At the state and national level a new era of congress has begun. Over the next few months there will be many difficult decisions made on both fronts and many of those decisions will deal with the deficit our country faces the revenue shortfall our state faces.
At the national level the deficit is a huge threat to our fiscal “health” and since this is a health care blog I thought I’d talk about where things may go and how a focus on deficit reduction might affect health care.
There are several deficit reduction proposals on the table and each includes a recommendation to reduce the growth in Medicare spending over time. I’m not going to bore you, or bewilder you, with a summary of each proposal but here’s a link that provides a side by side comparison http://www.kff.org/medicare/upload/8124.pdf .
What’s interesting is that each of the proposals considers health care as part of the problem and part of the solution. My hunch, and the worrisome part, is that the solution talked about most will be to reduce provider payments.
The health reform law that went into effect January 1, 2011 and continues to ratchet up over the next few years includes significant payment reductions for hospitals. Any additional reductions in payment will reduce access to services for those needing it most and limit our, and other hospital’s, ability to provide care.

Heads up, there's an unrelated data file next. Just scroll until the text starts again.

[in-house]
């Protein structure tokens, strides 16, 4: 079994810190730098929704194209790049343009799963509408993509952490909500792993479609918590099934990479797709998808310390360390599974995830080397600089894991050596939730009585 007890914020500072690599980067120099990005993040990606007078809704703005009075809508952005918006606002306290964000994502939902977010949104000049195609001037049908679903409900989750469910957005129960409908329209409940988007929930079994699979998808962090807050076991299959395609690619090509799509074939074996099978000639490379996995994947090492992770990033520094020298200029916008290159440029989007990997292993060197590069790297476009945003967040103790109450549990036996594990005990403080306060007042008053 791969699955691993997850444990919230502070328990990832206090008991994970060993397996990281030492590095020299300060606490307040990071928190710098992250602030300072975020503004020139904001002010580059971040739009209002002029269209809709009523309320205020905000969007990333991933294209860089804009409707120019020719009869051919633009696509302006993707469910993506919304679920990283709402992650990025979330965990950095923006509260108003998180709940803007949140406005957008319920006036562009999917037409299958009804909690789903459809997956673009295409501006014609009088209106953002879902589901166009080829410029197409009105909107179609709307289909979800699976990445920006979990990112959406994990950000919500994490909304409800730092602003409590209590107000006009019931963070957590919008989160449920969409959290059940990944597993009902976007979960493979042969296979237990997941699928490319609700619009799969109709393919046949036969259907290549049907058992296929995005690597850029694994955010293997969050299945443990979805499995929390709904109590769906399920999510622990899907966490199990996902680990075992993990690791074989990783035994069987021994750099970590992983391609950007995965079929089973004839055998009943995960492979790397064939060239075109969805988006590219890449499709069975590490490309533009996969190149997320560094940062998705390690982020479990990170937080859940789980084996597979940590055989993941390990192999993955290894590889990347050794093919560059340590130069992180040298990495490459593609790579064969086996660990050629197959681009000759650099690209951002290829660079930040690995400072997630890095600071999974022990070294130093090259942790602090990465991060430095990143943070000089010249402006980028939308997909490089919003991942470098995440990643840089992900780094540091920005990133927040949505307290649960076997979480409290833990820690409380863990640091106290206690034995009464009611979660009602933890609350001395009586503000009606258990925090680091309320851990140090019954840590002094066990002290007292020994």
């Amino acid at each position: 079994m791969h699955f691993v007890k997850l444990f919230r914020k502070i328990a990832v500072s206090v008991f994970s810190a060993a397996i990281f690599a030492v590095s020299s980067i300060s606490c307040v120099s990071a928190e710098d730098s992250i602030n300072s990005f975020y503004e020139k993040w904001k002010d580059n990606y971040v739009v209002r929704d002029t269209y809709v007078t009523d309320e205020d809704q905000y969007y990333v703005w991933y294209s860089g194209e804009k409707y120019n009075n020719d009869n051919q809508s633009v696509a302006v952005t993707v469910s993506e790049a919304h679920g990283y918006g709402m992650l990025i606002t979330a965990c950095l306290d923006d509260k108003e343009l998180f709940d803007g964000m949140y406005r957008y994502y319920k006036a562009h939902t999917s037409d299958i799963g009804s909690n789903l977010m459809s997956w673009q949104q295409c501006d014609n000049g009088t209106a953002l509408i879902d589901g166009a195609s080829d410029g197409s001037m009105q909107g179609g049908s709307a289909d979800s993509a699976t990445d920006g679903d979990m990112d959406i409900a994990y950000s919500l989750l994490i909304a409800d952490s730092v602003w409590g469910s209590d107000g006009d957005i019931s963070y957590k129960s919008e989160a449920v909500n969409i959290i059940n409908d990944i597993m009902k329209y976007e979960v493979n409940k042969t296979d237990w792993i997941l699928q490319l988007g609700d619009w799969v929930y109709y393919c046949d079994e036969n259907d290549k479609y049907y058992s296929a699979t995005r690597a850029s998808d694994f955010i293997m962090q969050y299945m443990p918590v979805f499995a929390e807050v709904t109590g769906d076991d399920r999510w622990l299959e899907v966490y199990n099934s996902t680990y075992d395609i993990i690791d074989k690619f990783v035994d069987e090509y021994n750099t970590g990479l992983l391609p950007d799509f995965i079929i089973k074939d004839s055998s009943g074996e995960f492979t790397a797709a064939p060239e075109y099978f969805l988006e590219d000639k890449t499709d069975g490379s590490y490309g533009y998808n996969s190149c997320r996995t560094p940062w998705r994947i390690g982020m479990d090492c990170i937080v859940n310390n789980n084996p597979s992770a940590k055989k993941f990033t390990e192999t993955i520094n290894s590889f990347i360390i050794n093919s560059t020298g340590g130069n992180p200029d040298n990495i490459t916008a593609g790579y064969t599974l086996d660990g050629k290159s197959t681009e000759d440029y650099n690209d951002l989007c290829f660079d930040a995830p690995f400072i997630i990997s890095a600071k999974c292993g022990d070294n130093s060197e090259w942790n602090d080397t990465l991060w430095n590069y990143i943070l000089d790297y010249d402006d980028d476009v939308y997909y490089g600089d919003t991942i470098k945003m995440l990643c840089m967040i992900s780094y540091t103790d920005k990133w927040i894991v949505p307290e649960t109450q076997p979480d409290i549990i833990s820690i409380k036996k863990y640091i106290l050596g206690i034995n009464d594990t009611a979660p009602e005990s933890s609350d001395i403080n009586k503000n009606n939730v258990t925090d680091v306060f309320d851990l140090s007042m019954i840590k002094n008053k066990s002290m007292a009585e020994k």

It will be important for all of us to do what we can to urge lawmakers to look under the unturned stones to find money to reduce the deficit. Liability reform would go along way to reduce health care expenditures. We see every day physicians ordering tests and treatments for patients that wouldn’t be needed if they weren’t forced to practice defensive medicine but we live in a world of no tort reform and a physician must protect his or her reputation, practice and family.
Big pharmacy was essentially spared by health care reform and if you’ve purchased prescription medications lately you know the cost. I’m all for company profits. All companies need to make a profit to stay in business and in the drug world profits help pay for the research and development of new life saving drugs but I’m not sure pricing drugs beyond the affordability of those who need them serves anyone well.
Another area of opportunity are medical devices and implants. It’s common for a replacement joint for the knee or hip to cost in excess of $40,000 and for the mark up on these devices to be more than 1,000%.
I don’t want my two-year old son to have to pay for the deficit we’ve created but further reducing payments to hospitals and providers is not the solution. If you want to reduce the cost of the final product, reduce the input cost. If GM wants to build a car for less money they must spend less money on all the parts that go into the car. If the government wants to reduce the cost of health care they need to reduce the input cost.